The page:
Skip to main content

Library Finds: Great Books for Children

We've been visiting the Whittier Public Library every three weeks and taking home a bag full of new books. This prevents me from getting burned out on Goodnight Moon and Let's Go For A Ride on a Train, which we own and have been requested over a dozen times, perhaps even a hundred in the last year.

I've kept a running list of the books we've checked out and my ratings. I rate books based on illustrations, parental appeal, storyline, and whether or not Lee liked them.

Here are the library find winners for the summer:

Soup Day by Melissa Iwai: Tells the story of a mother and daughter buying the ingredients for and cooking soup. The pictures were graphically unique. The story involved naming and counting vegetables, identification of shapes, and a soup recipe in the back. Lee requested this book repeatedly because he is fascinated with helping me cook. (Book Rating: 8)

Leaf by Stephen Michael King: Wordless picture book about a seed that falls into a boy's hair and sprouts. He cares for the sprout, protects it from the sun, waters it, and tries to save it from his mother's hair scissors. The ending is sweet and fun. Pictures were whimsical. Lee liked the story and often referred to it in his play. (Book Rating: 10)

Somewhere in the Ocean by Jennifer Ward: This book is an illustrated version of the song "Over in the Meadow," sung by Raffi. The pictures are well done paintings. Lee liked it because each page had a hidden number. (Book Rating: 8)

Who Made This Cake? by Chihiro Nakagawa : Very creative story about tiny people using their tiny trucks to make a giant cake. The little people use dump trucks for the sugar and flower, giant jack-hammers to crack the eggs, cement mixers for the icing, and a helicopter to put the cake's message on top. Great illustrations. Somewhat silly and unnecessary text. Lee loved. (Book Rating: 9)

A Little Sail Boat by Lois Lenski: Rather a technical book about Captain Small's sailing adventure. The illustrations were simple and not very exciting, but Lee was enthralled with the sailing explanations. I appreciated the actual sailing terms used. Educational for both children and adults. (Book Rating: 8)

Wow! Ocean! by Robert Neubecker: Great educational book for both children and adults. Each page was a different category of ocean life. Each page had a dog, which Lee enjoyed looking for. Pictures were decent. Text was unnecessary. (Book Rating: 9)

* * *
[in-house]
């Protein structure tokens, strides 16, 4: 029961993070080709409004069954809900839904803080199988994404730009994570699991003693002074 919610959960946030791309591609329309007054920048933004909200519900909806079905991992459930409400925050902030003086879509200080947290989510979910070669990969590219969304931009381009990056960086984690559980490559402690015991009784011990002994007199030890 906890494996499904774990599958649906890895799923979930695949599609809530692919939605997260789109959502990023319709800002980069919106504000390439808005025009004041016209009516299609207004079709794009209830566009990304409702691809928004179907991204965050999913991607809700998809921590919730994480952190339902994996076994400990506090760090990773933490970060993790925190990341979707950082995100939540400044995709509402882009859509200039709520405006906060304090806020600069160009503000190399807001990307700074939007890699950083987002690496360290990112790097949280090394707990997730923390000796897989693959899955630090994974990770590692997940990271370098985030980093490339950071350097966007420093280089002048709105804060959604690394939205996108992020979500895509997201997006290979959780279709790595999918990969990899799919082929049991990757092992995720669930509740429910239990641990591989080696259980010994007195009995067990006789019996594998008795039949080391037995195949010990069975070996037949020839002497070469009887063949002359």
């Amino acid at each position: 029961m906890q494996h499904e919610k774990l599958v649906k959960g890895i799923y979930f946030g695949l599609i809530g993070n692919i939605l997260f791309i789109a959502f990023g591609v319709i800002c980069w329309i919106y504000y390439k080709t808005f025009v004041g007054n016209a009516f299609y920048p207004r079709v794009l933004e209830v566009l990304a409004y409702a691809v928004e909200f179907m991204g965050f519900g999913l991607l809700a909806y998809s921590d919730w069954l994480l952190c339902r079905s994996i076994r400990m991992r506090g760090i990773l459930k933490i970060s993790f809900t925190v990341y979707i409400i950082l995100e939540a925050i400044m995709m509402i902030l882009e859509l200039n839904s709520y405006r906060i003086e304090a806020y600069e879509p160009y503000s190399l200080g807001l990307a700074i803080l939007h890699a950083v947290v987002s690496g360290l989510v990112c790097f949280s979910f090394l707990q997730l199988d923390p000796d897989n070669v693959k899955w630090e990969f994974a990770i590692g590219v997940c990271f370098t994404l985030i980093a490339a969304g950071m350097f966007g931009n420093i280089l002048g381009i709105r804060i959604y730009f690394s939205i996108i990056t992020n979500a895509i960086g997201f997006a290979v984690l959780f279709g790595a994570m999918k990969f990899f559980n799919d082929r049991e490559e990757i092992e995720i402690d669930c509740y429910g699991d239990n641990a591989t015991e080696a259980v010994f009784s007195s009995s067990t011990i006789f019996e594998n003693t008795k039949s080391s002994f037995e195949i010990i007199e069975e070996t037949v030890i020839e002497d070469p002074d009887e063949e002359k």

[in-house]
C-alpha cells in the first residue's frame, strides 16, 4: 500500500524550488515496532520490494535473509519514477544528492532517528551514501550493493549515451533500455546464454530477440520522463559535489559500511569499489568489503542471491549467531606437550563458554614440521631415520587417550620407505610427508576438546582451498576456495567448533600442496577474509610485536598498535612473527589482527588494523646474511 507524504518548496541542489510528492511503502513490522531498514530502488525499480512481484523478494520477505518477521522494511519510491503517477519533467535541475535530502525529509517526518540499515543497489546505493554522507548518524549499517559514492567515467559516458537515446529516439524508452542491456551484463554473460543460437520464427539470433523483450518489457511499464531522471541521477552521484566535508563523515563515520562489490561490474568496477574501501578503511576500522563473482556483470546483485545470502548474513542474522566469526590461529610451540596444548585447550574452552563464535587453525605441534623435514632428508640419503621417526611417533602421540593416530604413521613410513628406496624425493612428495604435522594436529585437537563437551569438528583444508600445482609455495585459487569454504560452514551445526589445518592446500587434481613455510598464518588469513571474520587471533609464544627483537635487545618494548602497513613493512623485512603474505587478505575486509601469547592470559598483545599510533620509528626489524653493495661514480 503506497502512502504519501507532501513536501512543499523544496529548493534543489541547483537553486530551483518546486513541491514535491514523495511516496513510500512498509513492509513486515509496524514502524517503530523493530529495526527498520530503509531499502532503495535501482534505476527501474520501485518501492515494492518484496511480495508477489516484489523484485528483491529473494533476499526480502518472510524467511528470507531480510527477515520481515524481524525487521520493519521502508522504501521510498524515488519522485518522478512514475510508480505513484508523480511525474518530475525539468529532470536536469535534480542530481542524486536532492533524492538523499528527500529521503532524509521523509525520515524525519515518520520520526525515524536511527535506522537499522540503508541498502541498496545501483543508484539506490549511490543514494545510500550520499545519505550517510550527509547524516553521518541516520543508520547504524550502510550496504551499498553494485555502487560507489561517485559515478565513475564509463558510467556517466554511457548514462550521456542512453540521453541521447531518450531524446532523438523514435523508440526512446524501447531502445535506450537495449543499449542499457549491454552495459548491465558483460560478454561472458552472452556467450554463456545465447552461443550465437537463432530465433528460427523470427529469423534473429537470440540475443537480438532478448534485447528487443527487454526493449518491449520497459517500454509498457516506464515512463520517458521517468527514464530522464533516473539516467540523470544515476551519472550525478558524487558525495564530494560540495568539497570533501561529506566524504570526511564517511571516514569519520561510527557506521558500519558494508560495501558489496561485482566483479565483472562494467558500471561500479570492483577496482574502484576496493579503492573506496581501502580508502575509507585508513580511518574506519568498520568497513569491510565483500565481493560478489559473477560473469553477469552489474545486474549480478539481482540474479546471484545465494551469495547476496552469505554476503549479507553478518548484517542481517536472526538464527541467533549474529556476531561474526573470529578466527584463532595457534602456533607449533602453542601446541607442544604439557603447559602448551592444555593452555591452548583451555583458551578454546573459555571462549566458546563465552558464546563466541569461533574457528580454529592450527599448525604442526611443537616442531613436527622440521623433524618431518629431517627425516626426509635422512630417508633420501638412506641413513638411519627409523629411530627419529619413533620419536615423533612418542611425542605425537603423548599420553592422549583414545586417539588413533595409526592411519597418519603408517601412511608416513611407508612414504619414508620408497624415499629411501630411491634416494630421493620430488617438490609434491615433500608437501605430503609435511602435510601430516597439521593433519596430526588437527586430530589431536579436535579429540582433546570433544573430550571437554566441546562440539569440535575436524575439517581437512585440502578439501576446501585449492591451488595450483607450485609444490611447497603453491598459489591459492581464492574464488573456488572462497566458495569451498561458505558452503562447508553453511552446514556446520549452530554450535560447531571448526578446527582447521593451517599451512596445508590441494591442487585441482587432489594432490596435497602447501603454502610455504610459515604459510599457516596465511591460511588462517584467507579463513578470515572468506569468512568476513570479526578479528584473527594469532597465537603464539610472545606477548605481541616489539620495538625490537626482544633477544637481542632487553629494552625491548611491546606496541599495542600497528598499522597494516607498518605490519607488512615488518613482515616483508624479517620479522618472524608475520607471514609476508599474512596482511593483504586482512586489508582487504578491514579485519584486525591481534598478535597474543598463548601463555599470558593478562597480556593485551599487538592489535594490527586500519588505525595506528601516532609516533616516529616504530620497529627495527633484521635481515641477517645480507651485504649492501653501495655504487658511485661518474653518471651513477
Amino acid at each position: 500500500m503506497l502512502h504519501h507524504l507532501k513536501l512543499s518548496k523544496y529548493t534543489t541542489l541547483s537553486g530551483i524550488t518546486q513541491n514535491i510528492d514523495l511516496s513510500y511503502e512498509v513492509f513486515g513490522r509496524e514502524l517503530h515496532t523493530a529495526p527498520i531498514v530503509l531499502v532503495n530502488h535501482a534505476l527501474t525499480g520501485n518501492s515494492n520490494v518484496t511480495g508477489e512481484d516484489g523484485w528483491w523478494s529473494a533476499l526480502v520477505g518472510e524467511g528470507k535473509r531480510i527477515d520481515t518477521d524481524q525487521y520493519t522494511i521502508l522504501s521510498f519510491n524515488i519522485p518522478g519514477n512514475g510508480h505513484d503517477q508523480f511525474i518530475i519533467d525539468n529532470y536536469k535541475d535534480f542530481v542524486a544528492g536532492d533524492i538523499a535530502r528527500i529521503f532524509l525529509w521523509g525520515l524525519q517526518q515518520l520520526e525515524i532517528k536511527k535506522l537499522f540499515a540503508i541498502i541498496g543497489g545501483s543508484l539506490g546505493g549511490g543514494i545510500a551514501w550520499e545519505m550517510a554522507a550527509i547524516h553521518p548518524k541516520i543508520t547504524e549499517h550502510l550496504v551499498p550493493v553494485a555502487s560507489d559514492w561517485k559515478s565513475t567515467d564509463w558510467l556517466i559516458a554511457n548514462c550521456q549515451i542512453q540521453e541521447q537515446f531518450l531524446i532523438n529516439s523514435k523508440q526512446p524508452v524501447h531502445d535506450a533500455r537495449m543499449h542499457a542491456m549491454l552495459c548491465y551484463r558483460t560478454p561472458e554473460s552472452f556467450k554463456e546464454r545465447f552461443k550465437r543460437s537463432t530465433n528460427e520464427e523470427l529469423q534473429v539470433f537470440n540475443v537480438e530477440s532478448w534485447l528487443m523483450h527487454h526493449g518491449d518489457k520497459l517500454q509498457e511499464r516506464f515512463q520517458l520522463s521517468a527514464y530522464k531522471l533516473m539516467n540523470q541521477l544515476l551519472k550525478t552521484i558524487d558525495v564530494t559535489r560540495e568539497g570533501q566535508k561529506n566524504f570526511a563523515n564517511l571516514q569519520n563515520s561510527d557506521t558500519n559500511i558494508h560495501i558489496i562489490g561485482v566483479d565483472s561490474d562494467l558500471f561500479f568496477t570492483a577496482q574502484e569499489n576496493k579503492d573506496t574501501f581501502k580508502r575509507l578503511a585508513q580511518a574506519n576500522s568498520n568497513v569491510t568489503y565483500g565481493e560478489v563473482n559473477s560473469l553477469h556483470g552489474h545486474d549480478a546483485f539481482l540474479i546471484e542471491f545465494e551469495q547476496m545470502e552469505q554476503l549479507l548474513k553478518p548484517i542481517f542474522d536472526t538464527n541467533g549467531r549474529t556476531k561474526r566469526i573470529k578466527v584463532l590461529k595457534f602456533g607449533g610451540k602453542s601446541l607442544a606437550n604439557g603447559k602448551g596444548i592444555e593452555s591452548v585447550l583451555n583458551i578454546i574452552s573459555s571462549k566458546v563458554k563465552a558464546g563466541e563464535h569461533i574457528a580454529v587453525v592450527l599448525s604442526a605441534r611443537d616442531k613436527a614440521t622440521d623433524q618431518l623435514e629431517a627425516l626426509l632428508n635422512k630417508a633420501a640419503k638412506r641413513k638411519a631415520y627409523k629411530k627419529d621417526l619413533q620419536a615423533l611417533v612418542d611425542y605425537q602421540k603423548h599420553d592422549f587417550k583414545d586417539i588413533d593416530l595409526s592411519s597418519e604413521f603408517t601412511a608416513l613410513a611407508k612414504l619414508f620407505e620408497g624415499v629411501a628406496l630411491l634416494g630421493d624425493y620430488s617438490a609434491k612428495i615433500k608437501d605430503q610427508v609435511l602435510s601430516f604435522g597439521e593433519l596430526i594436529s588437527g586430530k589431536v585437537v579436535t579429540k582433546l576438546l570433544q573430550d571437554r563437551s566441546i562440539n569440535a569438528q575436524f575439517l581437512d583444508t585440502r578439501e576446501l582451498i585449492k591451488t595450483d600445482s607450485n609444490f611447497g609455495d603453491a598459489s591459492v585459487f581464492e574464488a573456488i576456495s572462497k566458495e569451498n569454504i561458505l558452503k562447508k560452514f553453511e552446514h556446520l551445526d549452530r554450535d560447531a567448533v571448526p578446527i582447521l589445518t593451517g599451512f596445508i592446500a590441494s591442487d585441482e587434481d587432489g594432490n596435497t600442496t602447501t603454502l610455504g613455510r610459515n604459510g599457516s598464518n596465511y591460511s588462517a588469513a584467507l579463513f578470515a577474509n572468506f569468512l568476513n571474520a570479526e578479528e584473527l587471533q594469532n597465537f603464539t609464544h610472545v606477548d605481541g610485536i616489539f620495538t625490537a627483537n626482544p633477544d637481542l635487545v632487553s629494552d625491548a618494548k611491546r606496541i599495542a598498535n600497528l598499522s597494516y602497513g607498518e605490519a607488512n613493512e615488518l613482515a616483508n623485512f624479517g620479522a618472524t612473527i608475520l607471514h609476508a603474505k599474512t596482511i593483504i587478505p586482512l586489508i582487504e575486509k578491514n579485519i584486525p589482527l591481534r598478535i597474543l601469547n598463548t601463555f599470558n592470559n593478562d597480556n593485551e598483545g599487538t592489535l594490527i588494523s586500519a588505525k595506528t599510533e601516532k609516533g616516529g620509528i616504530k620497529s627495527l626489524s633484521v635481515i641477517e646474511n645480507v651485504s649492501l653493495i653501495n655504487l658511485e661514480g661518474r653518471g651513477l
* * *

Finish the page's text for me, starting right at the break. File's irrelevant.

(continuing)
Everything Goes: On Land by Brian Biggs: Exhaustive book on land vehicles. Included bikes, motorcycles, trains, RV's, trucks, and cars. Included cutaways of what's inside each vehicle. Pictures were rather unrealistic, but there was plenty to look at on each page. (Book Rating: 8)


Abby, this is great! You should put a link to your fb page, so other moms can read it. :)

Popular posts from this blog

Baptism Testimony

I didn't used to want to be baptized. I was too stubborn. I was determined to be the upright, genuine Christian who wasn't baptized—something of a superior class, I suppose. All that physical symbolism was for the archaic layman or the really emotional sort or the person who's afraid baptism is necessary for salvation. It's not for me. It's not for the steady, reliable believer who's doesn't have a big conversion story. I was in preschool when I prayed the prayer. In 6th grade, I gained a deeper understanding of sin while bickering with my siblings in the backseat of the family van. When I was 16, I began a daily quiet time with the Lord. And now at 36, I'm hearing the Lord asking me to make my faith work. Make the rubber meet the road. Get out of "morbid introspection and into deeds," out of "anxious hesitation and into the storm of events" (Rohr & Ebert, 129-130). Stop retreating into my head to figure out God and salvation

Why the Enneagram Numbers Quarantine

Type 1: The Reformer     I quarantine because it's the right thing to do and everyone ought to be doing their part for society by following the same procedures. Type 2: The Helper     No, I'm not concerned about myself, but I quarantine for everyone else. I want to help my neighbors feel safe, and I would absolutely die if I found out I had passed on the virus to someone else. Type 3: The Performer    I quarantine because that's what's expected of me, right? Plus, think about how bad it would look if I didn't. Type 4: The Individualist     I would've loved to quarantine before all this started but now that everyone is doing it, I'm not so sure I want to follow along. I guess I'll quarantine but somehow find a way to still remain exceptional. Type 5: The Observer     I might quarantine. I might not. I probably will while researching the facts about this virus. When I know enough, I'll make a final decision. Type 6: The Guardian     I q

Wanting the Ends Without the Means

I want my children to learn to get along, But I don't want to hear them fight. I want them to feel their emotions and understand them, But I don't want them to slam doors or be sassy. I want them to be respectful to adults, But I don't want to be embarrassed when they say something totally inappropriate. I want them to choose to obey me, But I don't want to come up with consequences when they don't. I want them to fill their own time with play, But I don't want to clean up the mess when they put stickers on the walls or throw tomatoes over the neighbor's fence or carve into the walls or cut through the upholstery with scissors. I want them to be good. But I don't want to suffer through their becoming good. I want a rich and seasoned relationship with my husband, But I don't want to endure seasons of dryness or coldness or disinterestedness. I want to have friends who are different than me, But I don't want to hear their threatening opinions. I wa